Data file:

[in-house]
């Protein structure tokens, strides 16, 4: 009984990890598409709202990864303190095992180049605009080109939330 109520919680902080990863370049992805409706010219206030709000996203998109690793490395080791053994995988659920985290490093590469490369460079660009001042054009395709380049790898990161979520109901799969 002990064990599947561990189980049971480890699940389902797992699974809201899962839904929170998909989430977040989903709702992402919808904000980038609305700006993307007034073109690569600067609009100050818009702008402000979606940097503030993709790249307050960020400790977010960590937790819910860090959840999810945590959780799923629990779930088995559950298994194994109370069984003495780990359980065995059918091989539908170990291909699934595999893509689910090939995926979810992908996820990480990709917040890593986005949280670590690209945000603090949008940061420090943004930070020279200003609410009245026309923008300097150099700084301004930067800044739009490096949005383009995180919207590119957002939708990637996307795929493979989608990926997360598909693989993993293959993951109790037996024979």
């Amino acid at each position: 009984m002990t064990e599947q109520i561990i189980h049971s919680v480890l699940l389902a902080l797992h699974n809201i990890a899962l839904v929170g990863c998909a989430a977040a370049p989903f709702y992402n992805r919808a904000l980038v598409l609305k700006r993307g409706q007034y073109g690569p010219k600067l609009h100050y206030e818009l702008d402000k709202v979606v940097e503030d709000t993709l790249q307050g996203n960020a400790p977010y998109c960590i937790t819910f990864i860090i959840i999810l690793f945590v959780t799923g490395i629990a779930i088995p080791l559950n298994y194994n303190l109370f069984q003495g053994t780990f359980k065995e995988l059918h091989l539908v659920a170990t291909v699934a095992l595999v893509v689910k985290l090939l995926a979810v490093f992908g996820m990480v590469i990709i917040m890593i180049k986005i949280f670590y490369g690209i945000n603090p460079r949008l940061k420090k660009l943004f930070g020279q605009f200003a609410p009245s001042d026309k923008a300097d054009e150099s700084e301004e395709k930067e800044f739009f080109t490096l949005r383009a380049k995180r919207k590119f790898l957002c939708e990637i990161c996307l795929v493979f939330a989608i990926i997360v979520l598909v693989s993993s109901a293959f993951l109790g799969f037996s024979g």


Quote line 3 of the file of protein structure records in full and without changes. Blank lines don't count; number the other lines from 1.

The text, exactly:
């Amino acid at each position: 009984m002990t064990e599947q109520i561990i189980h049971s919680v480890l699940l389902a902080l797992h699974n809201i990890a899962l839904v929170g990863c998909a989430a977040a370049p989903f709702y992402n992805r919808a904000l980038v598409l609305k700006r993307g409706q007034y073109g690569p010219k600067l609009h100050y206030e818009l702008d402000k709202v979606v940097e503030d709000t993709l790249q307050g996203n960020a400790p977010y998109c960590i937790t819910f990864i860090i959840i999810l690793f945590v959780t799923g490395i629990a779930i088995p080791l559950n298994y194994n303190l109370f069984q003495g053994t780990f359980k065995e995988l059918h091989l539908v659920a170990t291909v699934a095992l595999v893509v689910k985290l090939l995926a979810v490093f992908g996820m990480v590469i990709i917040m890593i180049k986005i949280f670590y490369g690209i945000n603090p460079r949008l940061k420090k660009l943004f930070g020279q605009f200003a609410p009245s001042d026309k923008a300097d054009e150099s700084e301004e395709k930067e800044f739009f080109t490096l949005r383009a380049k995180r919207k590119f790898l957002c939708e990637i990161c996307l795929v493979f939330a989608i990926i997360v979520l598909v693989s993993s109901a293959f993951l109790g799969f037996s024979g």